An Egyptian-American and her husband have been held in Cairo prisons for more than a year. They're accused of abusing street children in the shelter they ran, but the government has shown little evidence and may be after them because of suspected political activity.
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Among the thousands picked up in sweeping arrests in Egypt over the last couple of years is an Egyptian-American woman named Ayah Hijazi. She's been held in jail for more than a year without a trial. Hijazi went to George Mason University in Virginia and moved with her family to Egypt where she decided to help some of Cairo's poorest residents. NPR's Leila Fadel has her story.
LEILA FADEL, BYLINE: When Ayah Hijazi moved to Egypt, she wanted to do something to help the children she saw sleeping in Cairo's garbage-strewn streets, exposed to abuse, so Hijazi opened an organization, Beladi - my country - with her Egyptian husband in 2013.
NAGLAA HOSNY: She was very strict about no slapping, no beating, no cursing, no cussing of these kids. And she did not allow any of the volunteers to call them Owlad Shawaraa - street kids. And she told them they are Owlad Beladi - the children of my country.
FADEL: That's Naglaa Hosny, Hijazi's mother. Soon after the organization opened, her Egyptian-American daughter was detained with her husband and five others. Hosny describes the interrogation after the arrest.
HOSNY: He hit her hard on her neck. That made her fall. She did not cry. She's a tough one. But when Wakil al Niaba started reading the accusations, that's when she started crying.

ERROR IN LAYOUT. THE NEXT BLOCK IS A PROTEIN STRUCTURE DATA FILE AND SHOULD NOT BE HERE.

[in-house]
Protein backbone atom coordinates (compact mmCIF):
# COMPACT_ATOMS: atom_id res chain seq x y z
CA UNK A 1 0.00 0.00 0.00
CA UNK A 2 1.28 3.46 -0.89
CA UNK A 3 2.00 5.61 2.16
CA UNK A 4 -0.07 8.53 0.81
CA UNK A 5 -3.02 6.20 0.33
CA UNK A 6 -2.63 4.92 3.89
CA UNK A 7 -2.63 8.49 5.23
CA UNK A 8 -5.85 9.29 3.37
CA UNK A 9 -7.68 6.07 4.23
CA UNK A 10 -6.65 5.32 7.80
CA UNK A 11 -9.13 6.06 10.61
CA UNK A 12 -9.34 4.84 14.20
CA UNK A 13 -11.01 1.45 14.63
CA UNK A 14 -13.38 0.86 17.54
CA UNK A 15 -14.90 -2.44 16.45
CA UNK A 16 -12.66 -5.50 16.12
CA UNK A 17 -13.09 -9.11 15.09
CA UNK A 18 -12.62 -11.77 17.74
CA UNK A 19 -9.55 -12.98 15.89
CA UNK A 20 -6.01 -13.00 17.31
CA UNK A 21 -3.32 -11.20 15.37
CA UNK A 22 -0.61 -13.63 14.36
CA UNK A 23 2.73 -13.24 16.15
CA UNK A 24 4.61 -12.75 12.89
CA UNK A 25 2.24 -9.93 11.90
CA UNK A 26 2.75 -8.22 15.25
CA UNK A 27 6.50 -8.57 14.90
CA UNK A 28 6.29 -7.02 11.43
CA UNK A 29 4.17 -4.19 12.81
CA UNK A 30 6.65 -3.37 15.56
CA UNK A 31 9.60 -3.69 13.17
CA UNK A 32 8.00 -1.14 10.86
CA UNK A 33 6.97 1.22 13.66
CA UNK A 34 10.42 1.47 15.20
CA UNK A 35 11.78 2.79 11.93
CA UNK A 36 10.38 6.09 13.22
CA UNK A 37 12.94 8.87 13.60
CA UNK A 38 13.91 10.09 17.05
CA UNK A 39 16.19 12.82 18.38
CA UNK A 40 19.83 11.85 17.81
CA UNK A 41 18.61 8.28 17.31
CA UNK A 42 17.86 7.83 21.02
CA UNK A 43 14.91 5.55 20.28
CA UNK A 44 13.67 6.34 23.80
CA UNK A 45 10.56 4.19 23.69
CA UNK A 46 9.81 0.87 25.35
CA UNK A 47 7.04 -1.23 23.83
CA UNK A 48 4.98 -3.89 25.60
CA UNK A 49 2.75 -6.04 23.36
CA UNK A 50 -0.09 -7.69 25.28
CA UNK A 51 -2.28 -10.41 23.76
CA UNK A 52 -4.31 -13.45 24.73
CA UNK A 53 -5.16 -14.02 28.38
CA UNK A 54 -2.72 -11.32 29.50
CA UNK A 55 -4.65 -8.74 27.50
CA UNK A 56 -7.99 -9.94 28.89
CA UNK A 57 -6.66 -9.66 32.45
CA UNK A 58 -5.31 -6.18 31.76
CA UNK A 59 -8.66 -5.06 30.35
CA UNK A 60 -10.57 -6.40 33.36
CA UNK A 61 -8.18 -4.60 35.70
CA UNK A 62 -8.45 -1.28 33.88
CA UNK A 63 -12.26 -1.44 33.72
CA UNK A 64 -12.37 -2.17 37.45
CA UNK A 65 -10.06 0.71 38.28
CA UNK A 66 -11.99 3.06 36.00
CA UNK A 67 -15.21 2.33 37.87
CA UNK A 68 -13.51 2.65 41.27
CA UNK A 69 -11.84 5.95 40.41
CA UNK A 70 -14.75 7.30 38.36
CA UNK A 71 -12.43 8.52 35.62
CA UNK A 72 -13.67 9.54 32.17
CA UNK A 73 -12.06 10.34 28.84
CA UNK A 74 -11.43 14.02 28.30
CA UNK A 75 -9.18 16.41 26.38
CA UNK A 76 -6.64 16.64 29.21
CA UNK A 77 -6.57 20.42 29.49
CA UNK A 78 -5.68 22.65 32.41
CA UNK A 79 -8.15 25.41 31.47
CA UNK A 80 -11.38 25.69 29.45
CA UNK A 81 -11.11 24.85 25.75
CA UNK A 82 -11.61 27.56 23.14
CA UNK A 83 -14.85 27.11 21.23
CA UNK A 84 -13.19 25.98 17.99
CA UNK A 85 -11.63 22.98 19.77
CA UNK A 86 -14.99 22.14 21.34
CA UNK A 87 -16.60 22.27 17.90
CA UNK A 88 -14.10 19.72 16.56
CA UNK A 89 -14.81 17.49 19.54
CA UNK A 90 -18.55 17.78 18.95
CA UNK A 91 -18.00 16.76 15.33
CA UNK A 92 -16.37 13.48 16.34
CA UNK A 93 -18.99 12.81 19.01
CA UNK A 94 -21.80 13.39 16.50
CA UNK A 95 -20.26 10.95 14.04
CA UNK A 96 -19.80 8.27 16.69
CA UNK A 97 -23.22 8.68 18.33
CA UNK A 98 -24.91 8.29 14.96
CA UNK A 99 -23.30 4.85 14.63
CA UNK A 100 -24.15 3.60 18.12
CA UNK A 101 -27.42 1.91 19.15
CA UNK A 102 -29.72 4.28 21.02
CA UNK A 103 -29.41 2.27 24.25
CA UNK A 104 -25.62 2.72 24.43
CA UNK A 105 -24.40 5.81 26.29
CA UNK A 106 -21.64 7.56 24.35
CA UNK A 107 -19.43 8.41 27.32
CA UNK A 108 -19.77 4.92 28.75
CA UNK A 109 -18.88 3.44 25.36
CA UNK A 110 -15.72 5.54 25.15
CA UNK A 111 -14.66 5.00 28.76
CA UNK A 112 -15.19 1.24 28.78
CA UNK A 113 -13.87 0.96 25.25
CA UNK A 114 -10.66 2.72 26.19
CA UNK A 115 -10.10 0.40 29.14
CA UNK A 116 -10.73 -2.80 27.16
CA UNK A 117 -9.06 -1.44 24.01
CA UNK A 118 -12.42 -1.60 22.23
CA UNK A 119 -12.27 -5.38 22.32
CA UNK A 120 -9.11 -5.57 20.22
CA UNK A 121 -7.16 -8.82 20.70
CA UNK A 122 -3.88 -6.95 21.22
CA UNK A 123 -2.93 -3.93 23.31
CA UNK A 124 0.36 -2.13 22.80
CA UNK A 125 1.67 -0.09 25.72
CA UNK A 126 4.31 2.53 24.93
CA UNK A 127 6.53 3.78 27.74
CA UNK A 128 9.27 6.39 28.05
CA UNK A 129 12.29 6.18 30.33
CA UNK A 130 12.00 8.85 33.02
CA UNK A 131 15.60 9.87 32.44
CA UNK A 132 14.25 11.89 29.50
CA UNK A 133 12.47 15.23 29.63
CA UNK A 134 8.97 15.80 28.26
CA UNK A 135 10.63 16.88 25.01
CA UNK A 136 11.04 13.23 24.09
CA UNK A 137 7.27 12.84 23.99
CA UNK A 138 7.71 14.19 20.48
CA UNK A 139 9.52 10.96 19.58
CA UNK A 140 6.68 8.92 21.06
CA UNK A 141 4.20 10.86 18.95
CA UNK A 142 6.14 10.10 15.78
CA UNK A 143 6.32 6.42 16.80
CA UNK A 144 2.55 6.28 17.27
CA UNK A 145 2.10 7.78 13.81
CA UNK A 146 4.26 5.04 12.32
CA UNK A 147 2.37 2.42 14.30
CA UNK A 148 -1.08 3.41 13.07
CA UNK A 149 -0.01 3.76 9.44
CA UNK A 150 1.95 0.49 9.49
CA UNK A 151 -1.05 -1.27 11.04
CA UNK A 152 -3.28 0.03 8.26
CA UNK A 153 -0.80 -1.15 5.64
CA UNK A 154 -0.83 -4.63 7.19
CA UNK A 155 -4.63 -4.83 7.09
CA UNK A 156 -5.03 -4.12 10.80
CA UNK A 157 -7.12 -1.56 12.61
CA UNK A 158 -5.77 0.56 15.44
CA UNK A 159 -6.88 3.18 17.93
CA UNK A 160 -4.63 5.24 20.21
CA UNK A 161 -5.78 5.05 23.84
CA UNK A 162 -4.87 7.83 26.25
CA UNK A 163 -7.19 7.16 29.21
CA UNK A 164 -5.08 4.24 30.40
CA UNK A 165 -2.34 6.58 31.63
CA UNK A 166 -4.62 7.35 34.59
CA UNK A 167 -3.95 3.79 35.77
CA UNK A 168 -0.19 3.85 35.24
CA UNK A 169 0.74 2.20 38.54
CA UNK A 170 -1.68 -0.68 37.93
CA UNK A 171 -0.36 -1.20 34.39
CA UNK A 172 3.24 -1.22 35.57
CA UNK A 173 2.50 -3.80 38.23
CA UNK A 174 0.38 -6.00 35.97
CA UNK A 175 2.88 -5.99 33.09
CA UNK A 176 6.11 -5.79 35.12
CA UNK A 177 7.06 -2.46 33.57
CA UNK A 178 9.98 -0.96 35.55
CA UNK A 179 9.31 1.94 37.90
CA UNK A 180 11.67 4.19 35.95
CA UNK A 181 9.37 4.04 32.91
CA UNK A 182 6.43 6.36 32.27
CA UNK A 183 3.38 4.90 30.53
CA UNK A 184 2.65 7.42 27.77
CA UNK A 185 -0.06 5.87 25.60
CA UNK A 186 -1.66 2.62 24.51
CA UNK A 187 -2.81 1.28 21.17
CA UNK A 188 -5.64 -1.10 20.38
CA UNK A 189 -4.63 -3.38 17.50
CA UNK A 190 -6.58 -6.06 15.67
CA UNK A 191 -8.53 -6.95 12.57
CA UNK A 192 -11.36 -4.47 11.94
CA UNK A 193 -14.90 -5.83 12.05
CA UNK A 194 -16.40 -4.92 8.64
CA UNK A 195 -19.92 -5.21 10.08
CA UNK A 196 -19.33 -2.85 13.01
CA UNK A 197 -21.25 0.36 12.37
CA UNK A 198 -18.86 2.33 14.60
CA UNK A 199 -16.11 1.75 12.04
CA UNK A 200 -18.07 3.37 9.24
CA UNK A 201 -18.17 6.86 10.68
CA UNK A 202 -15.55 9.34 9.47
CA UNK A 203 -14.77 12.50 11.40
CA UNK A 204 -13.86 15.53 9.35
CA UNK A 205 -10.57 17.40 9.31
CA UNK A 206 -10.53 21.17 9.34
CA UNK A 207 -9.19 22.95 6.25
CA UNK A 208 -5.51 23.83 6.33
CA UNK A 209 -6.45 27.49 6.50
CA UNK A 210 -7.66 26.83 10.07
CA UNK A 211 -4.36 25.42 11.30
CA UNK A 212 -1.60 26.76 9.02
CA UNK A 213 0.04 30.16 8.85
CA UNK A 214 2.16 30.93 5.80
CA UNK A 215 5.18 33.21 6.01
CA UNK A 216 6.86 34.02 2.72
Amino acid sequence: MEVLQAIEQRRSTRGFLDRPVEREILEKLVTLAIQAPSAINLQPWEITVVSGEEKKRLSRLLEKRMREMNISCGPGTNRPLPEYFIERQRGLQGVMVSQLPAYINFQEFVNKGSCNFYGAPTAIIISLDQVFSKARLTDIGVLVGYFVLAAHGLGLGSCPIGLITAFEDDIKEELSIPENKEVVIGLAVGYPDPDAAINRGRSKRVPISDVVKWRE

FADEL: Wakil al Niaba means the prosecutor. The accusations include molestation and holding children against their will. Hijazi's case was splashed across local newspapers, describing her as an American abusing Egyptian children and paying them to attack security forces. It was at a time civil society organizations were being shut down, demonized and painted as foreign agents. The shelter was near Tahrir Square, the center of many of Egypt's protests.
Hijazi's family and observers familiar with the case say there is no evidence to back up the accusations. She's had support from noted Egyptian comedian Bassem Yousef, and there's a growing online campaign calling for her release. A government forensic report provided by Hijazi's lawyer concluded there were no signs of sexual abuse when the children would've been at the shelter. Suzanne Sadiq is the mother of one of the runaways that Hijazi and her husband were taking care of, and she's been advocating for their release.
SUZANNE SADIQ: (Speaking Arabic).
FADEL: She says her son ran away from home, and Beladi took care of him.
SADIQ: (Speaking Arabic).
FADEL: "My son wasn't kidnapped or abused," she says. "They taught him to read and write." Her son, who was taken in with other boys and questioned, said the older boys were beaten and forced to accuse the couple of abuse on camera. Back at Naglaa Hosny's home, Hosny shows me a television interview with her daughter, now 28, and some of the children that she helped before the arrest.
HOSNY: This is Ayah, and this is Mazen, who wants to be a doctor.
FADEL: The children are wearing dress shirts and talking about why they ran away from abusive homes. Ayah sits nearby. Then Hosny shows me pictures. One is of her son-in-law goofing around with the teens, sitting on one of the older boy's shoulders. She showed it to the prosecutor, and he saw something else.
HOSNY: He tells me, yes, this is the way he tortures the kids. He makes them carry him on his - on their shoulder.
FADEL: They look happy. They're...
FADEL: The jailed woman's mother says that embassy officials have made visits to her daughter, but she wants them to do more. They wrote to Senator Tim Kaine from Virginia, asking for support. Kaine's office inquired with the State Department and also signed onto a letter with other senators expressing concern about American political prisoners in Egypt. The U.S. Embassy in Cairo says it's following the case closely. And as for the kids that Ayah Hijazi was helping...
HOSNY: The kids are back on the streets.
FADEL: Leila Fadel, NPR News, Cairo. Transcript provided by NPR, Copyright NPR.